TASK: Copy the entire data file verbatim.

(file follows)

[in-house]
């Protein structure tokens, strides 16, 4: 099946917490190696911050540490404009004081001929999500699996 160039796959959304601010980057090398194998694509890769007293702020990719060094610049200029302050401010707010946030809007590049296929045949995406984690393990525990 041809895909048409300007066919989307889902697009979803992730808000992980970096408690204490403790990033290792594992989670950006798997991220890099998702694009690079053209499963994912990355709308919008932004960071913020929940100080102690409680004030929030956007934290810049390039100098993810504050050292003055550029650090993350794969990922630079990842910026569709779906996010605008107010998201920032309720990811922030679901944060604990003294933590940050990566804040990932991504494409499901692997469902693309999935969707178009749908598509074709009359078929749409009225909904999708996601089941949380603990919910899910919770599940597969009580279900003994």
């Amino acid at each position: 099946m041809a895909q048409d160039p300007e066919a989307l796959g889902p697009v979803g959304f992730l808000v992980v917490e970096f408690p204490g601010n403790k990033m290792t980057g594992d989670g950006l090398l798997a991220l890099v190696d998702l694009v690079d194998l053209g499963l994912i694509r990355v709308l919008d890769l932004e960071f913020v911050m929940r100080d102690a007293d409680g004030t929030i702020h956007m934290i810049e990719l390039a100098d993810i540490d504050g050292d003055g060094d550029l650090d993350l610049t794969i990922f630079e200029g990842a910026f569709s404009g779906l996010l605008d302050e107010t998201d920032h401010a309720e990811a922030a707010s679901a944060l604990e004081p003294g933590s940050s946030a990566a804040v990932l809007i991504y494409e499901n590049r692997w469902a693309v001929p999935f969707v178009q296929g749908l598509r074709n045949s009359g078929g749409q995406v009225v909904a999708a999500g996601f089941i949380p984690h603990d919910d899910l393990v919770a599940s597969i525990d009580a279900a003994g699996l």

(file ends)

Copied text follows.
[in-house]
């Protein structure tokens, strides 16, 4: 099946917490190696911050540490404009004081001929999500699996 160039796959959304601010980057090398194998694509890769007293702020990719060094610049200029302050401010707010946030809007590049296929045949995406984690393990525990 041809895909048409300007066919989307889902697009979803992730808000992980970096408690204490403790990033290792594992989670950006798997991220890099998702694009690079053209499963994912990355709308919008932004960071913020929940100080102690409680004030929030956007934290810049390039100098993810504050050292003055550029650090993350794969990922630079990842910026569709779906996010605008107010998201920032309720990811922030679901944060604990003294933590940050990566804040990932991504494409499901692997469902693309999935969707178009749908598509074709009359078929749409009225909904999708996601089941949380603990919910899910919770599940597969009580279900003994």
């Amino acid at each position: 099946m041809a895909q048409d160039p300007e066919a989307l796959g889902p697009v979803g959304f992730l808000v992980v917490e970096f408690p204490g601010n403790k990033m290792t980057g594992d989670g950006l090398l798997a991220l890099v190696d998702l694009v690079d194998l053209g499963l994912i694509r990355v709308l919008d890769l932004e960071f913020v911050m929940r100080d102690a007293d409680g004030t929030i702020h956007m934290i810049e990719l390039a100098d993810i540490d504050g050292d003055g060094d550029l650090d993350l610049t794969i990922f630079e200029g990842a910026f569709s404009g779906l996010l605008d302050e107010t998201d920032h401010a309720e990811a922030a707010s679901a944060l604990e004081p003294g933590s940050s946030a990566a804040v990932l809007i991504y494409e499901n590049r692997w469902a693309v001929p999935f969707v178009q296929g749908l598509r074709n045949s009359g078929g749409q995406v009225v909904a999708a999500g996601f089941i949380p984690h603990d919910d899910l393990v919770a599940s597969i525990d009580a279900a003994g699996l």